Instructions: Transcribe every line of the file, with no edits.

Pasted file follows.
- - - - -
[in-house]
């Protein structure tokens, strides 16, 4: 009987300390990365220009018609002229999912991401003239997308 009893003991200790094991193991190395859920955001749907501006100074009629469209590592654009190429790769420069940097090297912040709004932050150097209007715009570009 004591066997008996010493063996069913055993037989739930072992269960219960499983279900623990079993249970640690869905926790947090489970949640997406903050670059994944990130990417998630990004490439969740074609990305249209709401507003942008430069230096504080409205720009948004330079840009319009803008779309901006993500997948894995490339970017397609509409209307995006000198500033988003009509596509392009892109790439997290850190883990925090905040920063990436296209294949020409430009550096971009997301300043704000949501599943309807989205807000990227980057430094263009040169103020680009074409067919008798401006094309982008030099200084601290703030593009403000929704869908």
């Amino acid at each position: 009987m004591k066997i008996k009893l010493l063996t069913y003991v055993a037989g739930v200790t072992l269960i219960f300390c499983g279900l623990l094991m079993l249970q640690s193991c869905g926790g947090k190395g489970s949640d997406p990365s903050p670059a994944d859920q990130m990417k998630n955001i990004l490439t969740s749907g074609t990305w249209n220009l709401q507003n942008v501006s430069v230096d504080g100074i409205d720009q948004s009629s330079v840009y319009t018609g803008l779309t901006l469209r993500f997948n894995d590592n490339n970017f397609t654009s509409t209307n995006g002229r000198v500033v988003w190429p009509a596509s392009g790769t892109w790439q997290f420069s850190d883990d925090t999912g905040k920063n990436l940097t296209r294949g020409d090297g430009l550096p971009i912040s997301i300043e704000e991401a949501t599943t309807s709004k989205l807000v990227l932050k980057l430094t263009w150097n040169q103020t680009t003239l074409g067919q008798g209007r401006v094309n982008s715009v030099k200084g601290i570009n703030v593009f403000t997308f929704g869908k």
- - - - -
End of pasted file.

[in-house]
């Protein structure tokens, strides 16, 4: 009987300390990365220009018609002229999912991401003239997308 009893003991200790094991193991190395859920955001749907501006100074009629469209590592654009190429790769420069940097090297912040709004932050150097209007715009570009 004591066997008996010493063996069913055993037989739930072992269960219960499983279900623990079993249970640690869905926790947090489970949640997406903050670059994944990130990417998630990004490439969740074609990305249209709401507003942008430069230096504080409205720009948004330079840009319009803008779309901006993500997948894995490339970017397609509409209307995006000198500033988003009509596509392009892109790439997290850190883990925090905040920063990436296209294949020409430009550096971009997301300043704000949501599943309807989205807000990227980057430094263009040169103020680009074409067919008798401006094309982008030099200084601290703030593009403000929704869908």
């Amino acid at each position: 009987m004591k066997i008996k009893l010493l063996t069913y003991v055993a037989g739930v200790t072992l269960i219960f300390c499983g279900l623990l094991m079993l249970q640690s193991c869905g926790g947090k190395g489970s949640d997406p990365s903050p670059a994944d859920q990130m990417k998630n955001i990004l490439t969740s749907g074609t990305w249209n220009l709401q507003n942008v501006s430069v230096d504080g100074i409205d720009q948004s009629s330079v840009y319009t018609g803008l779309t901006l469209r993500f997948n894995d590592n490339n970017f397609t654009s509409t209307n995006g002229r000198v500033v988003w190429p009509a596509s392009g790769t892109w790439q997290f420069s850190d883990d925090t999912g905040k920063n990436l940097t296209r294949g020409d090297g430009l550096p971009i912040s997301i300043e704000e991401a949501t599943t309807s709004k989205l807000v990227l932050k980057l430094t263009w150097n040169q103020t680009t003239l074409g067919q008798g209007r401006v094309n982008s715009v030099k200084g601290i570009n703030v593009f403000t997308f929704g869908k």